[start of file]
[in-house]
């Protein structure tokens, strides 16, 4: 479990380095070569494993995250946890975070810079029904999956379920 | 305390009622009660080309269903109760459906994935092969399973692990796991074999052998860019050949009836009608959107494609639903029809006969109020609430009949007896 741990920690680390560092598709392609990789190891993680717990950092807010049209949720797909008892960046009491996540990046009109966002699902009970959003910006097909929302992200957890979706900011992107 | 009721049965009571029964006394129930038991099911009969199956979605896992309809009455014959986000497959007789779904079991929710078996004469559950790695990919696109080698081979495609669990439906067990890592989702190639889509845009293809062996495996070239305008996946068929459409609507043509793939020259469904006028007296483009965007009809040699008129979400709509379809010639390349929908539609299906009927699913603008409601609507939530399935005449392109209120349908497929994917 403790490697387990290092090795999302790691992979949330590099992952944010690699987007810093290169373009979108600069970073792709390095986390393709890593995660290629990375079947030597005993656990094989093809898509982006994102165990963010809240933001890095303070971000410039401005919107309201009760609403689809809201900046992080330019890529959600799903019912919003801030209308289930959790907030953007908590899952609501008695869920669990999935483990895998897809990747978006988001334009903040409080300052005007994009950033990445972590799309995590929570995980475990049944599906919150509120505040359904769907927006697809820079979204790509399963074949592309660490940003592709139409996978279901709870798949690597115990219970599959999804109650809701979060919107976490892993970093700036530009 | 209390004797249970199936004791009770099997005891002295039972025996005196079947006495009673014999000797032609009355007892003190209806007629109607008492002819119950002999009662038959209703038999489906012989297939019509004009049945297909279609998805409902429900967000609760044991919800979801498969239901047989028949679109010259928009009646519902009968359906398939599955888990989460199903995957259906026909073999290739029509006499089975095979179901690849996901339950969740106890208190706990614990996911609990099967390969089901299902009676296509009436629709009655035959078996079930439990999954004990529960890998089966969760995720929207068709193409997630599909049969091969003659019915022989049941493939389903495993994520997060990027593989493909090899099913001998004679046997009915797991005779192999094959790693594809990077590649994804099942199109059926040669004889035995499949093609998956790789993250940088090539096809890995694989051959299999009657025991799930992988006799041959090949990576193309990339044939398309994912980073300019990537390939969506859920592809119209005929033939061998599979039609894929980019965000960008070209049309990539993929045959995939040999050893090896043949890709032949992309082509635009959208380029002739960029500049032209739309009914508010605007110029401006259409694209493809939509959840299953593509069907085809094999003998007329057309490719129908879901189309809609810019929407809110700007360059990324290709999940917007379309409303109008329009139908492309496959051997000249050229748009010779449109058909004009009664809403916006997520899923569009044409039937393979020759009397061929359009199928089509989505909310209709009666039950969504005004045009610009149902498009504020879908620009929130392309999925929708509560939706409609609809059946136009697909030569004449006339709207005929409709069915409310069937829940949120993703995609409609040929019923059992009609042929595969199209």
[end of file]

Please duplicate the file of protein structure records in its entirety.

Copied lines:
[in-house]
């Protein structure tokens, strides 16, 4: 479990380095070569494993995250946890975070810079029904999956379920 | 305390009622009660080309269903109760459906994935092969399973692990796991074999052998860019050949009836009608959107494609639903029809006969109020609430009949007896 741990920690680390560092598709392609990789190891993680717990950092807010049209949720797909008892960046009491996540990046009109966002699902009970959003910006097909929302992200957890979706900011992107 | 009721049965009571029964006394129930038991099911009969199956979605896992309809009455014959986000497959007789779904079991929710078996004469559950790695990919696109080698081979495609669990439906067990890592989702190639889509845009293809062996495996070239305008996946068929459409609507043509793939020259469904006028007296483009965007009809040699008129979400709509379809010639390349929908539609299906009927699913603008409601609507939530399935005449392109209120349908497929994917 403790490697387990290092090795999302790691992979949330590099992952944010690699987007810093290169373009979108600069970073792709390095986390393709890593995660290629990375079947030597005993656990094989093809898509982006994102165990963010809240933001890095303070971000410039401005919107309201009760609403689809809201900046992080330019890529959600799903019912919003801030209308289930959790907030953007908590899952609501008695869920669990999935483990895998897809990747978006988001334009903040409080300052005007994009950033990445972590799309995590929570995980475990049944599906919150509120505040359904769907927006697809820079979204790509399963074949592309660490940003592709139409996978279901709870798949690597115990219970599959999804109650809701979060919107976490892993970093700036530009 | 209390004797249970199936004791009770099997005891002295039972025996005196079947006495009673014999000797032609009355007892003190209806007629109607008492002819119950002999009662038959209703038999489906012989297939019509004009049945297909279609998805409902429900967000609760044991919800979801498969239901047989028949679109010259928009009646519902009968359906398939599955888990989460199903995957259906026909073999290739029509006499089975095979179901690849996901339950969740106890208190706990614990996911609990099967390969089901299902009676296509009436629709009655035959078996079930439990999954004990529960890998089966969760995720929207068709193409997630599909049969091969003659019915022989049941493939389903495993994520997060990027593989493909090899099913001998004679046997009915797991005779192999094959790693594809990077590649994804099942199109059926040669004889035995499949093609998956790789993250940088090539096809890995694989051959299999009657025991799930992988006799041959090949990576193309990339044939398309994912980073300019990537390939969506859920592809119209005929033939061998599979039609894929980019965000960008070209049309990539993929045959995939040999050893090896043949890709032949992309082509635009959208380029002739960029500049032209739309009914508010605007110029401006259409694209493809939509959840299953593509069907085809094999003998007329057309490719129908879901189309809609810019929407809110700007360059990324290709999940917007379309409303109008329009139908492309496959051997000249050229748009010779449109058909004009009664809403916006997520899923569009044409039937393979020759009397061929359009199928089509989505909310209709009666039950969504005004045009610009149902498009504020879908620009929130392309999925929708509560939706409609609809059946136009697909030569004449006339709207005929409709069915409310069937829940949120993703995609409609040929019923059992009609042929595969199209």